Approximately 7.2 percent of U.S. employees have their wages garnished, according to a new study released Monday by the payroll giant ADP, with the percentage rising to 10 percent for those who earn between $25,000 and $39,999 per year.
The study, conducted by the ADP Research Institute, found that the reason for approximately 40 percent of the wage garnishment is child support, followed by about 20 percent for tax debts.
The highest garnishment rate is 10.5 percent among employees age 35 to 44, which is typically the age of peak debt load, child rearing and divorce.
A lack of data about current trends in U.S. wage garnishments prompted ADP to analyze aggregate, anonymous payroll data from 2013 for 13 million employees ages 16 and older. The study identified demographic information of the employees whose wages are garnished, such as gender, income, geographic location and industry to assess possible reasons behind these findings.
Researchers found that the manufacturing sector has the highest percentage of companies with garnishments at 48 percent, while the Midwest has the highest garnishment rate at 8.9 percent of employees. This disparity suggests a possible relationship between garnishments and blue- and white-collar job categories. There’s a higher concentration of manufacturing companies located in the Midwest, which could explain the geographic disparity.
The Northeast had the lowest rate of wage garnishment, at 4.9 percent. This disparity may be related to a higher concentration of manufacturing companies being located in the Midwest.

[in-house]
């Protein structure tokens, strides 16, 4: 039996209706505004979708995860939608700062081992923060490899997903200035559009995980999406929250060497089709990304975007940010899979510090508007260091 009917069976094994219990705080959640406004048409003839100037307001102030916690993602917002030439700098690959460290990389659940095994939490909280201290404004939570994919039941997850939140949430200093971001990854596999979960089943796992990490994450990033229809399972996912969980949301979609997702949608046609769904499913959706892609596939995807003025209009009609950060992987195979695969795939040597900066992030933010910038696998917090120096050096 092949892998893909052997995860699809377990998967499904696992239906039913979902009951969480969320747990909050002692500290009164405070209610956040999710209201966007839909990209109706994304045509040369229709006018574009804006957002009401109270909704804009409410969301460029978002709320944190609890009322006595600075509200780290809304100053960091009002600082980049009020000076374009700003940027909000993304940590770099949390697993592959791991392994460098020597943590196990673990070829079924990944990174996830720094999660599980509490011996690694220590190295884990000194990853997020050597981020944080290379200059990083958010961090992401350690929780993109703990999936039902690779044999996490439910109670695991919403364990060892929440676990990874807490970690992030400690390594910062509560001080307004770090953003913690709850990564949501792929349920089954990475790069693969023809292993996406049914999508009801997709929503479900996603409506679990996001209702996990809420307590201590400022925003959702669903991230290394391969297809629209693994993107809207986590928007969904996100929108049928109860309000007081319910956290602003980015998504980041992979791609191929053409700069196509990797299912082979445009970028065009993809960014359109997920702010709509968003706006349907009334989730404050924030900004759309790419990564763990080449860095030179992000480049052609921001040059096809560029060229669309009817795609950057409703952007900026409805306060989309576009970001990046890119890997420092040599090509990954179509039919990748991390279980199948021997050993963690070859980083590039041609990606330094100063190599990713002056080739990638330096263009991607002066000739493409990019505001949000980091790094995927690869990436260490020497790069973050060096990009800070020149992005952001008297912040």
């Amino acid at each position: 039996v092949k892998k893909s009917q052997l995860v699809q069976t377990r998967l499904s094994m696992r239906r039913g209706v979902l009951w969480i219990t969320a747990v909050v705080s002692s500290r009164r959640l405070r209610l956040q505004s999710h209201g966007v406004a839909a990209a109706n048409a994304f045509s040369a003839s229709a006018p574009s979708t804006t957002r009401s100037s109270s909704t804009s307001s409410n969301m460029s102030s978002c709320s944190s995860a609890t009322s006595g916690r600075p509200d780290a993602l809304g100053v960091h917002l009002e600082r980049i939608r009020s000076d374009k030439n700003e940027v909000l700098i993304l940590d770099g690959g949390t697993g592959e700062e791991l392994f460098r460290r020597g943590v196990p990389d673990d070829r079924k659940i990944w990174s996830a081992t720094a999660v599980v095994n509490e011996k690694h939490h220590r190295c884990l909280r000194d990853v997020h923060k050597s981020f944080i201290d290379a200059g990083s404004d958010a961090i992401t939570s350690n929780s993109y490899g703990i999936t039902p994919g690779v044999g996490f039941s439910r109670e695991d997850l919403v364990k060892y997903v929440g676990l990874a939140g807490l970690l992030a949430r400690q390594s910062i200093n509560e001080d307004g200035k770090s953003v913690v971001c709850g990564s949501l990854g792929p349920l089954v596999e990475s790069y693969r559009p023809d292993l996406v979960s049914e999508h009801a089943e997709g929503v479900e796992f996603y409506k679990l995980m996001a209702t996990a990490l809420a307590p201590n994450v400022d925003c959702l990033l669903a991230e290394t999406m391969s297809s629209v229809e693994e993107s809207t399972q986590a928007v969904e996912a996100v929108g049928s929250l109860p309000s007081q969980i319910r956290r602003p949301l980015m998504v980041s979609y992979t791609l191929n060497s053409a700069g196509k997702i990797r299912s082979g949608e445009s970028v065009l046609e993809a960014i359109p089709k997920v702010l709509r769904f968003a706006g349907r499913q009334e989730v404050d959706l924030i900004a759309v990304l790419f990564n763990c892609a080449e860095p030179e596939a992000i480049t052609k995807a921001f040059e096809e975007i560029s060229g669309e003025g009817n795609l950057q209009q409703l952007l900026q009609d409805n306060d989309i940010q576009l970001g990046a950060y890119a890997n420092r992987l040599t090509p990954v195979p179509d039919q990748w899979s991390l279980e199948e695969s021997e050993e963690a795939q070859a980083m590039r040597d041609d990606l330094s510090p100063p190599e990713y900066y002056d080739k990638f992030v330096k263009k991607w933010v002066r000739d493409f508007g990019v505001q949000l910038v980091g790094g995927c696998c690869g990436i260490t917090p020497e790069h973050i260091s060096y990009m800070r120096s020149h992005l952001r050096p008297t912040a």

The manufacturing sector’s 48 percent was followed by the transportation and utilities industry at 42 percent. Companies in the professional and business services, financial activities, and education and health services industries have the lowest rate at 23 percent for each segment. The disparity suggests a possible relationship between garnishment and blue- and white-collar job categories.
Wage garnishments can have a significant impact on both employees and employers, according to the study. Employees who have their wages garnished can find it humiliating and stressful, often resulting in decreased workplace productivity and motivation. Employers may be exposed to financial risk when their employees’ wages are garnished by becoming liable to creditors for an employee judgment if they do not assist with the garnishment appropriately.
“We conducted this study in order to paint a clearer picture of current garnishment trends among U.S. workers,” said Ahu Yildirmaz, vice president and head of the ADP Research Institute, in a statement. “ADP’s robust data set allowed us to bring some clarity to a process that affects a large number of people, the scope of which has been poorly understood.”
For nearly all categories of garnishments, the rates are similar for men and women with the exception of child support: 5.8 percent of male workers versus only 0.6 percent of females. This finding may reflect that more women than men have physical custody of children, and men are more likely to be required to pay child support.
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